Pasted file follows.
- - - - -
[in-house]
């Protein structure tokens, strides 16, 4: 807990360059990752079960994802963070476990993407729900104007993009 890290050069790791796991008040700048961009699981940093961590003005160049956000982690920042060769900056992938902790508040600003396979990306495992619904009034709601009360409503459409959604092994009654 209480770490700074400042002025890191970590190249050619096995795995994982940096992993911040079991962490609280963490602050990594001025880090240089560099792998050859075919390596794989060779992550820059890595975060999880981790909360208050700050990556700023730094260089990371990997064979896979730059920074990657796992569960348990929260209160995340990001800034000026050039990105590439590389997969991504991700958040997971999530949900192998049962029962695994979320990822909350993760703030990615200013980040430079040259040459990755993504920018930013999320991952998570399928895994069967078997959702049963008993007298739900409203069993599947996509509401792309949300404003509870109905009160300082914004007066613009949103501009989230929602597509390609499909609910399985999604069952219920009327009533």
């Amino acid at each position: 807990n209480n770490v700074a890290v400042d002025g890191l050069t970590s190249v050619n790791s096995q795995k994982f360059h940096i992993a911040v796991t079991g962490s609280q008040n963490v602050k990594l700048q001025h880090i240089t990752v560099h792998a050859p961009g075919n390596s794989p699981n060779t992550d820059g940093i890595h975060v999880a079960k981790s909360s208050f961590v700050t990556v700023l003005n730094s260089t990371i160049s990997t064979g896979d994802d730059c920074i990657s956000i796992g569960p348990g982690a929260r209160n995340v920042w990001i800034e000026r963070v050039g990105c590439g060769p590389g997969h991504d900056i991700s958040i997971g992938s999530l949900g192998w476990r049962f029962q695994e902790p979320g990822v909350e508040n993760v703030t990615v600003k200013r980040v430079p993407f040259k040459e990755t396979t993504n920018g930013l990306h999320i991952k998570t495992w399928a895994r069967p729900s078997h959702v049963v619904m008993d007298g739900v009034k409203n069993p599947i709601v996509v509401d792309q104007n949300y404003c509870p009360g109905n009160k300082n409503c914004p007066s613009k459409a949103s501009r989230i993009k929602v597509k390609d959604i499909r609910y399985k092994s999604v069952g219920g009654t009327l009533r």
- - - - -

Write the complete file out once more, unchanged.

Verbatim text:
[in-house]
């Protein structure tokens, strides 16, 4: 807990360059990752079960994802963070476990993407729900104007993009 890290050069790791796991008040700048961009699981940093961590003005160049956000982690920042060769900056992938902790508040600003396979990306495992619904009034709601009360409503459409959604092994009654 209480770490700074400042002025890191970590190249050619096995795995994982940096992993911040079991962490609280963490602050990594001025880090240089560099792998050859075919390596794989060779992550820059890595975060999880981790909360208050700050990556700023730094260089990371990997064979896979730059920074990657796992569960348990929260209160995340990001800034000026050039990105590439590389997969991504991700958040997971999530949900192998049962029962695994979320990822909350993760703030990615200013980040430079040259040459990755993504920018930013999320991952998570399928895994069967078997959702049963008993007298739900409203069993599947996509509401792309949300404003509870109905009160300082914004007066613009949103501009989230929602597509390609499909609910399985999604069952219920009327009533």
């Amino acid at each position: 807990n209480n770490v700074a890290v400042d002025g890191l050069t970590s190249v050619n790791s096995q795995k994982f360059h940096i992993a911040v796991t079991g962490s609280q008040n963490v602050k990594l700048q001025h880090i240089t990752v560099h792998a050859p961009g075919n390596s794989p699981n060779t992550d820059g940093i890595h975060v999880a079960k981790s909360s208050f961590v700050t990556v700023l003005n730094s260089t990371i160049s990997t064979g896979d994802d730059c920074i990657s956000i796992g569960p348990g982690a929260r209160n995340v920042w990001i800034e000026r963070v050039g990105c590439g060769p590389g997969h991504d900056i991700s958040i997971g992938s999530l949900g192998w476990r049962f029962q695994e902790p979320g990822v909350e508040n993760v703030t990615v600003k200013r980040v430079p993407f040259k040459e990755t396979t993504n920018g930013l990306h999320i991952k998570t495992w399928a895994r069967p729900s078997h959702v049963v619904m008993d007298g739900v009034k409203n069993p599947i709601v996509v509401d792309q104007n949300y404003c509870p009360g109905n009160k300082n409503c914004p007066s613009k459409a949103s501009r989230i993009k929602v597509k390609d959604i499909r609910y399985k092994s999604v069952g219920g009654t009327l009533r």